3DMark Physics, Ashes of the Singularity, Battlefield 1 & 4
3DMark's DX11 physics and DX12 CPU tests give us a good (albeit synthetic) measure of processing resources available to a game engine.
The Time Spy metric illustrates DX12-based CPU scaling based on its demanding physics simulation, occlusion culling, and procedural generation operations. This test shows Ryzen 7 1800X with a healthy lead over Intel's Core i7-6900K, while Ryzen 7 1700X and 1700 outpace the Kaby Lake CPUs with lower core counts.
Futuremark's DX11 Fire Strike benchmark runs 32 parallel soft and rigid body physics simulations that tax the processor specifically. We see the same trends emerge in this benchmark, though Ryzen 7 1700 curiously beats the 1700X, even after repeated tests.
The system initiates thousands of draw calls per frame rendered, so 3DMark's API Overhead metric is interesting as well. Intel's Core i7-6900K establishes a healthy lead with DX12 draw calls at 1920x1080, but provides fewer DX11 single-threaded draw calls during the test.
Ashes of the Singularity
Ashes of the Singularity is notoriously CPU-bound, responding well to higher core counts and clock rate. But the Ryzen CPUs lag behind Intel's Broadwell-E- and Kaby Lake-based chips by a significant margin. Even the four-core, non-Hyper-Threaded Core i5-7600K beats the 16-thread Ryzen 7s.
We noticed a pronounced speed-up in our Ryzen 7 1800X review when we disabled SMT on the AMD platform, so it's clear that Ashes isn't utilizing this architecture to its fullest. Oxide Games released a statement saying that it plans to optimize for Zen, so a performance improvement is expected in the future. We didn't see any sort of time commitment, though.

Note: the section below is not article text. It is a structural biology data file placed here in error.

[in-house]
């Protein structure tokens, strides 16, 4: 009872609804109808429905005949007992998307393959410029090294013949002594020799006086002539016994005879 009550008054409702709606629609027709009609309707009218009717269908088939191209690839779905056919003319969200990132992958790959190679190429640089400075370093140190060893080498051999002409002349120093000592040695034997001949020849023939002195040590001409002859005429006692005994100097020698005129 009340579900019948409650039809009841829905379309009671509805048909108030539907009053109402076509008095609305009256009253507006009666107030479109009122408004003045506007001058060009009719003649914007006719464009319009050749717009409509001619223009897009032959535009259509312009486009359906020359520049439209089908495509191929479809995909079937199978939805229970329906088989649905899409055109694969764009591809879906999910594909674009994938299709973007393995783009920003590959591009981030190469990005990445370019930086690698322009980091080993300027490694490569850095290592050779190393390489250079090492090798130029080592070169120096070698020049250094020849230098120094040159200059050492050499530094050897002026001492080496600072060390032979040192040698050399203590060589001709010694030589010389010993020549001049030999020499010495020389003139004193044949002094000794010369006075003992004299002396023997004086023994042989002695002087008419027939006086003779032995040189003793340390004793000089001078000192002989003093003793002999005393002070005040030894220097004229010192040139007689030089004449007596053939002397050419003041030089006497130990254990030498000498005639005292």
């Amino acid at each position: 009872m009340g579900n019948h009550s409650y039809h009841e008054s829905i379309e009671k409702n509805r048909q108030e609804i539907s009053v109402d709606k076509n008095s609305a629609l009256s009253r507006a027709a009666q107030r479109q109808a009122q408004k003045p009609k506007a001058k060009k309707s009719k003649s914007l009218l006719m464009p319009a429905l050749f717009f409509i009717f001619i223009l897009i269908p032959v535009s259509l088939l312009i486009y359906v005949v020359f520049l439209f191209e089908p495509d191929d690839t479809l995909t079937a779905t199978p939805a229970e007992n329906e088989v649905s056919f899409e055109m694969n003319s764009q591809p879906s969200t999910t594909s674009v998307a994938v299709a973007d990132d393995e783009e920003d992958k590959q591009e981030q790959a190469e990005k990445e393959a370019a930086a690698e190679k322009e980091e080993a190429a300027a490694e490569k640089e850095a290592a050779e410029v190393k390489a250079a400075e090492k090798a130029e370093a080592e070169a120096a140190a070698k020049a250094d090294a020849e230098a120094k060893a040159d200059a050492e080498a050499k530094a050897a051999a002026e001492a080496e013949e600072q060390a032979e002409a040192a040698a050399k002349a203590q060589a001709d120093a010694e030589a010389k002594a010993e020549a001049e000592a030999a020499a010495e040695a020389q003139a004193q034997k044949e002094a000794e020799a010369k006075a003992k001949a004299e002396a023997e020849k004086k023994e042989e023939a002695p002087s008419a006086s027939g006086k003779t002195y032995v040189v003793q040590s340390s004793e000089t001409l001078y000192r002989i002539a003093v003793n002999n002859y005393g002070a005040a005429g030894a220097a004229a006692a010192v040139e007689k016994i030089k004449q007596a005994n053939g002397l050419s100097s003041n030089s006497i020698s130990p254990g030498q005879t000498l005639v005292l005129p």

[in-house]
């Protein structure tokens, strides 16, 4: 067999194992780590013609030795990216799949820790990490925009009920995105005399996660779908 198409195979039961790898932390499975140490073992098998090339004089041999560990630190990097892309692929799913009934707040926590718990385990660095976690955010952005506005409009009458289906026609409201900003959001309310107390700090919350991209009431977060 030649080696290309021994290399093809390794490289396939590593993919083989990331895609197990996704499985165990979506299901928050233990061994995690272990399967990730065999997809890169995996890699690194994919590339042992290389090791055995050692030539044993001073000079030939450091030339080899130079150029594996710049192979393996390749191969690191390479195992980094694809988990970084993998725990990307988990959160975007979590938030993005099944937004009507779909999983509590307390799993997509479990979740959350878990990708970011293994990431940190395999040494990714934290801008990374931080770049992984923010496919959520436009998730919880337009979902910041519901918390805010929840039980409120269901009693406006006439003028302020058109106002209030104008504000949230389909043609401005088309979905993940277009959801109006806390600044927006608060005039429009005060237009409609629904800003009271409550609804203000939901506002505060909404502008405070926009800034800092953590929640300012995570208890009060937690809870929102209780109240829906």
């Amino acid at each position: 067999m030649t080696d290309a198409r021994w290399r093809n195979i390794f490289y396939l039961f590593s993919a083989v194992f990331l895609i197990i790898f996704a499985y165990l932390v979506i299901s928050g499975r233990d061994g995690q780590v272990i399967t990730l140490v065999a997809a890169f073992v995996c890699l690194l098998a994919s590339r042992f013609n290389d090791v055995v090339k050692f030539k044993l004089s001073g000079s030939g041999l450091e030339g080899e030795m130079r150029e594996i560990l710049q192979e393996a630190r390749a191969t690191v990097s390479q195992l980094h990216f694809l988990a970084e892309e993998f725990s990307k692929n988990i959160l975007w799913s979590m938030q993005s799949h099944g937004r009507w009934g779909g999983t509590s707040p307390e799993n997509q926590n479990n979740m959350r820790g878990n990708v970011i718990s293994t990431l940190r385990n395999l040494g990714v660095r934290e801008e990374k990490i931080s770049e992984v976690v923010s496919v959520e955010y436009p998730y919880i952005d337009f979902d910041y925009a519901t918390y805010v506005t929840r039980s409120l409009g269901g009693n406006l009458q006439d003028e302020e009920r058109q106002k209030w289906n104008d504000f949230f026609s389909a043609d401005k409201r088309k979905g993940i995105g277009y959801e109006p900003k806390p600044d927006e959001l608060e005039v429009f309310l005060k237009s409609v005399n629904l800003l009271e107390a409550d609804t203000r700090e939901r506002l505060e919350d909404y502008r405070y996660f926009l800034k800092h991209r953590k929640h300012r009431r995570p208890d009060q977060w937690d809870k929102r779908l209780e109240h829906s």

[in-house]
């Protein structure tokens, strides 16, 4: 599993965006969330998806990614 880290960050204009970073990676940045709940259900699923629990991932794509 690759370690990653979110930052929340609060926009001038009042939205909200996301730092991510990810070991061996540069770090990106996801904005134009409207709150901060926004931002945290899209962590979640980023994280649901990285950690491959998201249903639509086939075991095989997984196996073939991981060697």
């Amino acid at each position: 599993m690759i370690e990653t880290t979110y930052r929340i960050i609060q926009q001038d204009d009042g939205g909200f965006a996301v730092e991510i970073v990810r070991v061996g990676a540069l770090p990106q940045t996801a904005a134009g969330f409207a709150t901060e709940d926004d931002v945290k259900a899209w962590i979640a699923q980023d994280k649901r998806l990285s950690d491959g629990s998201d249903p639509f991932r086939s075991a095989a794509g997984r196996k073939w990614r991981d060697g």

Benchmarks run at 2560x1440 give us a look at high-resolution gaming without hitting the GPU bottleneck imposed by 4K. And while the frame rates do drop a bit, Core i7-6900K continues dominating with its eight-core, 16-thread configuration. AMD's FX-8350 suffers the highest frame time measurements during the test run, and the Core i5-7600K experiences more frame time variance than the Ryzen 7 processors.
We cranked Battlefield 1's quality settings to Ultra to represent a normal gaming experience with a beefy GPU, then we repetitively took the armor-laden walk at the opening scene of O La Vittoria. Intel CPUs take the lead again, but there is less separation between them and the Ryzen 7s.
There is also little differentiation between the three Ryzen SKUs; the purportedly value-oriented 1700 lags the $500 1800X by 1.6 FPS on average. All of the Ryzen 7s seem to offer similar overclocking headroom, so the 1700 might stand out as a good selection due to its $330 price point. Then again, a Core i5-7600K sells for $240 and has much more room to overclock.
Although the game engine rewards Intel's Core i7-6900K with a lead over the rest of the test pool, the CPUs fall into the same finishing order. AMD's Ryzen processors trail Intel's chips, but we notice less separation between the three Ryzen 7 SKUs. Incidentally, all of these CPUs provide a smooth gaming experience, though the FX-8350 predictably demonstrates the most frame time variance.
Our Battlefield 4 tests consist of a bumpy jeep ride through hostile territory at the beginning of the Tashgar level. This benchmark appears wholly graphics-bound (there's an average of 1.3 FPS separating the CPUs we're evaluating).
Due to the GPU-imposed ceiling, we observe similar frame time variance for all of the processors, except for AMD's aging FX-8350.
The Ryzen processors effectively tie Intel's Core i5-7600K in this test. Looks like there's truth to AMD's claim that Ryzen's gaming performance is best when you're wholly GPU-bound.